Are you putting together your year-end issues now? Our top 10 stories of the year, etc. Gotta love them, they are so easy to toss together editorially and readers adore them.
Instead of choosing his personal top 10 faves for his year end issue, Brian Livingston, Editor of InfoWorld's E-Business Secrets newsletter, asked his techie for a report showing the issues and the individual stories that got the highest clicks from readers in the past year. The results surprised him:
1. Issue open rates (the percent of readers who opened an issue in their email) repeatedly and consistently varied by as much as 100% on a weekly basis. Although National holidays definitely affected readership, "newsy" times also made a difference. Livingston's most opened issue ever was his first published after 9/11.
Because of these dramatic variances, Livingston finds it more useful to track open rates on an averaged eight-week basis than on an issue-by-issue basis to determine how successful he is in pleasing readers.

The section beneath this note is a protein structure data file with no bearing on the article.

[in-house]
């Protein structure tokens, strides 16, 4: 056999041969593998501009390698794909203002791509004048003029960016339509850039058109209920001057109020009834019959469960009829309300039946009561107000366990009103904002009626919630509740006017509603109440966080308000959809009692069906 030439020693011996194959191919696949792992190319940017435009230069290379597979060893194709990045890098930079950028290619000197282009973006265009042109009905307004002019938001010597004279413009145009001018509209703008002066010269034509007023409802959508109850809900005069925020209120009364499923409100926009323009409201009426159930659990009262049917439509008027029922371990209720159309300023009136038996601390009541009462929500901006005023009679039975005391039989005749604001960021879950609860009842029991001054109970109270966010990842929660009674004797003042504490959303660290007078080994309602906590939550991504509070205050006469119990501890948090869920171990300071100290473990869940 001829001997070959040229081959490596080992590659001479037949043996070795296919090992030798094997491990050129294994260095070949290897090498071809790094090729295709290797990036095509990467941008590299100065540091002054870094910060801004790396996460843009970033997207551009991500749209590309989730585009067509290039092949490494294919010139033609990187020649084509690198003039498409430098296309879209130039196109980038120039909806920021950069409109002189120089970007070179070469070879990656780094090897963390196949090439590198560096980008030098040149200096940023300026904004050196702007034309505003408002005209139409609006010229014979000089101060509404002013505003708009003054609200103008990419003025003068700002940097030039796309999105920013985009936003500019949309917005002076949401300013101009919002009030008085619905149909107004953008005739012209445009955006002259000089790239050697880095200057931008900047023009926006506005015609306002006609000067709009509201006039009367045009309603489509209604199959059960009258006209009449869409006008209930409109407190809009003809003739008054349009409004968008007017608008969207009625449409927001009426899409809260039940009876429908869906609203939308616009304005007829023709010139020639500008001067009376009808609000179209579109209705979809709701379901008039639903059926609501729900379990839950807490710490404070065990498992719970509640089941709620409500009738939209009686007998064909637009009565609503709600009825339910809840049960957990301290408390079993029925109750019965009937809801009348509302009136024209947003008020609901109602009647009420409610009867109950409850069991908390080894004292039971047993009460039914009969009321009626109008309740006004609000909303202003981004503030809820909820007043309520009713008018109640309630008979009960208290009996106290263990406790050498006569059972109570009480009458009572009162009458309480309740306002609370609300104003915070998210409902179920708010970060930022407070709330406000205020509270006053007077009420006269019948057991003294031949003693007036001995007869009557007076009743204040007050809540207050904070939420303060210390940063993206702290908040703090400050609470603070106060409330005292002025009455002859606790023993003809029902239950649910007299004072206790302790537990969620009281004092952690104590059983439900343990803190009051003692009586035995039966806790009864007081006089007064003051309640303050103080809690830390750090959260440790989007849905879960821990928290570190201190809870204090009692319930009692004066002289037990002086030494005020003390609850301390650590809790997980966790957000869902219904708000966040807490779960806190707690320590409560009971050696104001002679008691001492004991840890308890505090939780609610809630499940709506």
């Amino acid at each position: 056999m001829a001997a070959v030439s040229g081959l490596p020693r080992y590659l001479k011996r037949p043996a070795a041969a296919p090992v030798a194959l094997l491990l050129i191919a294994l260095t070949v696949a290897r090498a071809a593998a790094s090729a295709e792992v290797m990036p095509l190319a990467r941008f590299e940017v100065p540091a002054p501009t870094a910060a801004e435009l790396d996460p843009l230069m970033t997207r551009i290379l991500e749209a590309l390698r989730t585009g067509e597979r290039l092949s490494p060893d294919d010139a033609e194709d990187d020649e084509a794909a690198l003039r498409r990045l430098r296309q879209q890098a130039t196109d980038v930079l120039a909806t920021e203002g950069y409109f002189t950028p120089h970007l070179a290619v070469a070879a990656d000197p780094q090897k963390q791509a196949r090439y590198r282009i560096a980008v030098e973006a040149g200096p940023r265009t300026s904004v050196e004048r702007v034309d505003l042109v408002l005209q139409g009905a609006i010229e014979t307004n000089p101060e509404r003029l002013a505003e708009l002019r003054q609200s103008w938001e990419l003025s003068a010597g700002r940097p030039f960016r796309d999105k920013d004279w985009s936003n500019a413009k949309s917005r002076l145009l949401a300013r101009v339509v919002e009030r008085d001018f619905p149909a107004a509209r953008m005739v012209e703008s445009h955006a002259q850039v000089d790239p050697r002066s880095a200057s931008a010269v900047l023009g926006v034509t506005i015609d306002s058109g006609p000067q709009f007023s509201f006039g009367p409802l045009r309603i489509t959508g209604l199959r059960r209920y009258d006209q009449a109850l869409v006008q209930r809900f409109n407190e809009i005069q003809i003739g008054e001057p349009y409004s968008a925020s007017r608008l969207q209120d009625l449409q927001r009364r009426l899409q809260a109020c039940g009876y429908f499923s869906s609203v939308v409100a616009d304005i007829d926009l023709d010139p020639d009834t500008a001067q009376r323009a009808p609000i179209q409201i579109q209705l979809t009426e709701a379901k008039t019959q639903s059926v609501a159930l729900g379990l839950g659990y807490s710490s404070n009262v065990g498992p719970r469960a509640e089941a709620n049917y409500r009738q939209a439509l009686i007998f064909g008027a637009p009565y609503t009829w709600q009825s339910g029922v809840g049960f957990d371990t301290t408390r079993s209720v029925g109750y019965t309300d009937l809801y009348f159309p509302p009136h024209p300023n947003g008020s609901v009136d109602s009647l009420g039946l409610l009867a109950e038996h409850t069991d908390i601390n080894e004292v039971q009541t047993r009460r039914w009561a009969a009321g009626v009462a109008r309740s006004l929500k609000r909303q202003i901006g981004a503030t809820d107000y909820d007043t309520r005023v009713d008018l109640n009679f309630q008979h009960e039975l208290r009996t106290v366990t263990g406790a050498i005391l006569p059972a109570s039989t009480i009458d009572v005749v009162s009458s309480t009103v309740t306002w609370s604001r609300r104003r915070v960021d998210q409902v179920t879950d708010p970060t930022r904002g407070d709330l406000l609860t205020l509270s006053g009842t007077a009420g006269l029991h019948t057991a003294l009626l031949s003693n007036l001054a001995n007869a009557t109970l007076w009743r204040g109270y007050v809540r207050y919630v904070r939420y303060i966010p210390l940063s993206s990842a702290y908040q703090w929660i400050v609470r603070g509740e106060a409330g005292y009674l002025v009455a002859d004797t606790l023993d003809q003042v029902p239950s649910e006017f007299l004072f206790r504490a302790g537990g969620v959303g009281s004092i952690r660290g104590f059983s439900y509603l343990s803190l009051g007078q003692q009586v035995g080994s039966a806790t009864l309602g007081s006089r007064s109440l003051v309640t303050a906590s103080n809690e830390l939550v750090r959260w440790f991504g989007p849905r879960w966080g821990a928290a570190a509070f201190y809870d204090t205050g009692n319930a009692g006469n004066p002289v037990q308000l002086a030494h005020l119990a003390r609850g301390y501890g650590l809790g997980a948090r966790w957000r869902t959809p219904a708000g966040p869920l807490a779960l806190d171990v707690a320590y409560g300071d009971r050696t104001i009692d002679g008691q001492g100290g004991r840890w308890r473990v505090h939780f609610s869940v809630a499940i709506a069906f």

2. Livingston's email newsletter features story summaries with links to read more back at the site. So, he also tracked the clicks on these stories. He found that although "serious stories like 'How to Avoid the Top Five E-Business Mistakes'" were heavily clicked on, "the click throughs for these things were dwarfed by the numbers for the more wild and crazy Web links," such as Steve Ballmer's now infamous monkey boy video.
Armed with this data, he's now planning a reader survey to ask, "Do my readers want me to produce a Wacky Web Week report, or do they just have a healthy interest in the lighter side of e-business?"
3. Livingston also discovered that for him position did not affect a link's click rate. In fact, often stories at the very bottom of a newsletter were 45% more likely to be clicked on than stories at the very top or middle! I suspect this is the case because his issues are always structured into three sections: top stories, tech reviews and top 10 links. As readers get used to the sections, they naturally scroll to their favorite each week, ignoring the others.
This is good news for newsletter ad sales because it gives you data you can use to convince advertisers to take a lower position than the much-vaunted top one.
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